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14 posts from January 2006

Wiley on Fortune List Again

For the second year in a row, my employer, John Wiley & Sons, Inc., has been named to Fortune magazine's "100 Best Companies to Work For".  I came to Wiley through the Hungry Minds acquisition in 2001, which means I've been a Wiley employee for 4+ years now.  I can honestly say that Wiley is one of the very best companies I've worked for in my career.  The senior executive team is second to none and publishers are given the freedom and encouragement to run their own business as they see fit.

Congratulations to the entire Wiley team for being part of such an outstanding organization.

Digg It

I’ve always been a fan of slashdot, but I was tipped off to Digg not to long ago and I wound up adding it to my list of homepage tabs in Firefox. What’s Digg? As they state on their site, “Digg is a technology news website that combines social bookmarking, blogging, RSS, and non-hierarchical editorial control. With Digg, users submit stories for review, but rather than allow an editor to decide which stories go on the homepage, the users do.” Hooray! That’s pretty much what I mentioned I was looking in my Moving from Print to Digital post last month.

It appears that Digg is growing by leaps and bounds. It’s also getting a lot of press. For example, here’s a story about Digg in today’s Wall Street Journal.

I now find myself doing more Digging than slashdotting. Yes, the risk is there for a bogus story to float to the top, as noted in the WSJ article. But, I love the fact that the items I’m scanning on Digg are the ones that come the most highly recommended by the community, not driven purely by some algorithm or based on advertising revenue potential.

Getting Caught Up

Although I use Bloglines as my RSS aggregator, I often let some of the feeds build up, resulting in a stockpile of unread posts going back many weeks. I finally spent some time reading a lot of the older feeds. Here are a few things I came across that caught my eye:

The Long Tail – A blog by Chris Anderson of Wired magazine. If you didn’t catch the original Long Tail article in Wired, be sure to read it here. The article thoroughly covered the concept, so I’m curious to see what more he can add with the book.

Jon Fine of BusinessWeek writes about how a “content consortium” could “put the screws to Google.” Interesting thinking, but there are two reasons I don’t see this happening. First, it would require all these different companies to work together, putting aside their individual agendas for the benefit of the larger group. Second, and related to the first point, it would also require all these different companies/egos to agree to one set of financial terms. Right. Let me know how that works…

Robert Cringely’s Stop the Presses! offers insight on not just how content is moving from print to online, but the challenge faced by traditional magazines as they deal with a content presentation model that doesn’t allow for us much advertising as print.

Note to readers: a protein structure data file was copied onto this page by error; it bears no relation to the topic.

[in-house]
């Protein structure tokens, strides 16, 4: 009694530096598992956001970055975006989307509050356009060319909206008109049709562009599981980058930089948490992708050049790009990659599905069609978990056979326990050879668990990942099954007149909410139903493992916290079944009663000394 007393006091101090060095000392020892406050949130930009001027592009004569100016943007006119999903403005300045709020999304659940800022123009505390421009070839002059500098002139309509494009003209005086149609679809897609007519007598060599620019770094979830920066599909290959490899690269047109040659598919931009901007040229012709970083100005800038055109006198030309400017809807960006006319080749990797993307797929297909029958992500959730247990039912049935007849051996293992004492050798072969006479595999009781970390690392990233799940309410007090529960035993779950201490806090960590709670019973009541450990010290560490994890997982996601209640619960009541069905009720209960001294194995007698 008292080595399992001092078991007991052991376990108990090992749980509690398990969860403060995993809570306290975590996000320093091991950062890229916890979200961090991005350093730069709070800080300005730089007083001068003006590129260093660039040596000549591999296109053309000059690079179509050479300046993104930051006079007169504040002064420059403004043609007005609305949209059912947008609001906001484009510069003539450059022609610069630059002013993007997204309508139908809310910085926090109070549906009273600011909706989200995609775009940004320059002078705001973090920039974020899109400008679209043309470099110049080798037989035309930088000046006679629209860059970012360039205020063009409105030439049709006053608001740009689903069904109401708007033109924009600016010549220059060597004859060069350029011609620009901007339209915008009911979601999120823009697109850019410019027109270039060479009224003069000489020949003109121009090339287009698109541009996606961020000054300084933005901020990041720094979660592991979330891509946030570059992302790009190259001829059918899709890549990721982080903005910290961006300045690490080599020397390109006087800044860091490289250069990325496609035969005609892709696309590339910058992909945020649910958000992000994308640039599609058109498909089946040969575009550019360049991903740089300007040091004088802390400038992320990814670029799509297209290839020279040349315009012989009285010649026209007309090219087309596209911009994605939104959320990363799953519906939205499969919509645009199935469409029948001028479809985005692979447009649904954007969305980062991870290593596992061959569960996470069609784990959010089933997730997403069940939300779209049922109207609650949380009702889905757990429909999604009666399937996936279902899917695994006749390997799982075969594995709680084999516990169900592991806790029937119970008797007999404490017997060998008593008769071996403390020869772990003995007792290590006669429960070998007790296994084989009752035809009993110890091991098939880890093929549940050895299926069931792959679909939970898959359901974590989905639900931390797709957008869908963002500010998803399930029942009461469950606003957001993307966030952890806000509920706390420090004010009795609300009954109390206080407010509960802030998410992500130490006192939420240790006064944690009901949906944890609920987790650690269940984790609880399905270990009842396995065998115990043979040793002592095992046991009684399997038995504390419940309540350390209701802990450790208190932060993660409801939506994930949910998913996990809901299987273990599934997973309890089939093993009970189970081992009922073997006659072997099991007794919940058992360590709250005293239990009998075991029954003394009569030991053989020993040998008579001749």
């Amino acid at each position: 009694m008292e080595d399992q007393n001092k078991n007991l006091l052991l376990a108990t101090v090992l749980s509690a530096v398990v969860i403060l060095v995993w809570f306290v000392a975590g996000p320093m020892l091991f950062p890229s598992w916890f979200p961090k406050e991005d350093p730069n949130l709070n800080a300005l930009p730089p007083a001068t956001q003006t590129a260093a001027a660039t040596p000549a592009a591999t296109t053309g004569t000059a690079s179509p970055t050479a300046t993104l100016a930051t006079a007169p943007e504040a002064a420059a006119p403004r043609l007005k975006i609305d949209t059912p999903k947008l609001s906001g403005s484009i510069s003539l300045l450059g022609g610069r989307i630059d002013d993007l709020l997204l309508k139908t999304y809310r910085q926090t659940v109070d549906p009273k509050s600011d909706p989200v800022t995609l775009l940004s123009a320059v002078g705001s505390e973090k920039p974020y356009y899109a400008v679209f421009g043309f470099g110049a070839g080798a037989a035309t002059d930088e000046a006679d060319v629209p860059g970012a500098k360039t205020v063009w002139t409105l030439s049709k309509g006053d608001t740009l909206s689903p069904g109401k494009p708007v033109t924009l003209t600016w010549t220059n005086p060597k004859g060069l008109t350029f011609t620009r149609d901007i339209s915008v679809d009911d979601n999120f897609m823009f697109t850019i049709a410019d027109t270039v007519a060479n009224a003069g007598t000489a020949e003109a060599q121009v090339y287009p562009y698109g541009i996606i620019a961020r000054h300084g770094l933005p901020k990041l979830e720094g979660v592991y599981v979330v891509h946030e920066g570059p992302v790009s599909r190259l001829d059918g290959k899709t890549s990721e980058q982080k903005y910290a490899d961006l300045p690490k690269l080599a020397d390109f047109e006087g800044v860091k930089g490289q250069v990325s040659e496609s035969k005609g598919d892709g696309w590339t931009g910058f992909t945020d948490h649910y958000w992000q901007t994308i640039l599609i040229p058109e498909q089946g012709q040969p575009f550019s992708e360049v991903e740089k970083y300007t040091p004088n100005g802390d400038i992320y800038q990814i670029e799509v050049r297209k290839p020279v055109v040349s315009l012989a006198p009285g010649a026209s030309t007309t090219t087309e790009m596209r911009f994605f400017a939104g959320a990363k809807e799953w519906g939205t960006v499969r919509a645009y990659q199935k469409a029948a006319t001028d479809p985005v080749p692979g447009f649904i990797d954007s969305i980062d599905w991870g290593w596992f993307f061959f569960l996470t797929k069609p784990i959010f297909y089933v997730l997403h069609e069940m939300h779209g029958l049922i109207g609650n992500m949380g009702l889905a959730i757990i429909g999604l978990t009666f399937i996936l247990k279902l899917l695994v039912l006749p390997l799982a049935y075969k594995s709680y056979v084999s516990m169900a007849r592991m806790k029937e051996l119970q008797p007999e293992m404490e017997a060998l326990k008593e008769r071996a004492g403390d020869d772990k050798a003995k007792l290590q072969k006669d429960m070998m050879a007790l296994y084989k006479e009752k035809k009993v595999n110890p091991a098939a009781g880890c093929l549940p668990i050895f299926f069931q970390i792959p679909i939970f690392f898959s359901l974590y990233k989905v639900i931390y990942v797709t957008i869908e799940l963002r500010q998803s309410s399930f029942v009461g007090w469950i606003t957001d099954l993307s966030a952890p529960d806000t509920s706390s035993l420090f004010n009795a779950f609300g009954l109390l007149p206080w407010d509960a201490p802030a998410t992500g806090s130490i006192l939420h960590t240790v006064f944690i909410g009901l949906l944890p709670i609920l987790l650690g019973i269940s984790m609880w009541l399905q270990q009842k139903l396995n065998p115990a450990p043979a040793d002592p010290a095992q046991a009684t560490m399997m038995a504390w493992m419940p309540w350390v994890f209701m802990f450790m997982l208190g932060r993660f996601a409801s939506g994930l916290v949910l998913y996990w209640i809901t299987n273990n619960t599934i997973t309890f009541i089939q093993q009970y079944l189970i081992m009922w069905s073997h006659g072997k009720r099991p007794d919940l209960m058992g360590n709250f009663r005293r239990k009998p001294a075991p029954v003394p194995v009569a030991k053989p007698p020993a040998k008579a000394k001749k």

Satellite Radio and the RIAA

cnet has an interesting article about the ongoing friction between the various digital radio operations (satellite radio, Internet radio, etc.) and the Recording Industry Association of America (RIAA). Many of the newer satellite radio devices offer the capability to record individual songs for later playback on the device. It’s no different than time-shifting a television show on a DVR, right? Or is it?…

One person records The Beatles Let It Be on their XM2Go satellite radio and another person downloads the song off iTunes. The first person gets the song “for free” as part of their monthly subscription to XM Radio. The second person pays 99 cents for the song. The iTunes user gets a “certificate” to prove they truly “own” the song, but the reality is both people can play it back anytime they feel like it. As a consumer, I like the satellite radio model; as a publisher, I have to wonder if the RIAA has a legitimate beef.

Sure, it’s always been OK to record songs off the radio under the protection of “fair use.” Digital technologies and devices make it much easier to create high-quality copies than you previously could with a cassette tape, for example. As much as I’d hate to alter the satellite radio financial model, something’s got to give to make this more equitable for the recording artists.

Yahoo Widgets

I posted on this gizmo before Yahoo purchased it, when it was known as Konfabulator. I got carried away with it back then, installing way too many widgets, and wound up bringing my system to its knees. Despite my addiction to the Widgets program, I actually have to use my computer for silly things like forecasting and writing business documents, so I wound up uninstalling it.

I got curious again when Yahoo announced their purchase of Konfabulator, so I reinstalled it as Yahoo Widgets…and I’ve reinstalled and reinstalled and reinstalled. Every time I launch the engine I get a Visual C++ runtime error. I sent Yahoo support a message a couple of weeks ago but no reply. Based on what I’m seeing on the message board, I’m not the only one running into this problem.

I love Yahoo and I hope they’ll get this problem fixed soon. This utility rates extremely high on the cool factor – if you haven’t tried it yourself, do so right now. Let me know if you run into the same runtime error I’m encountering though…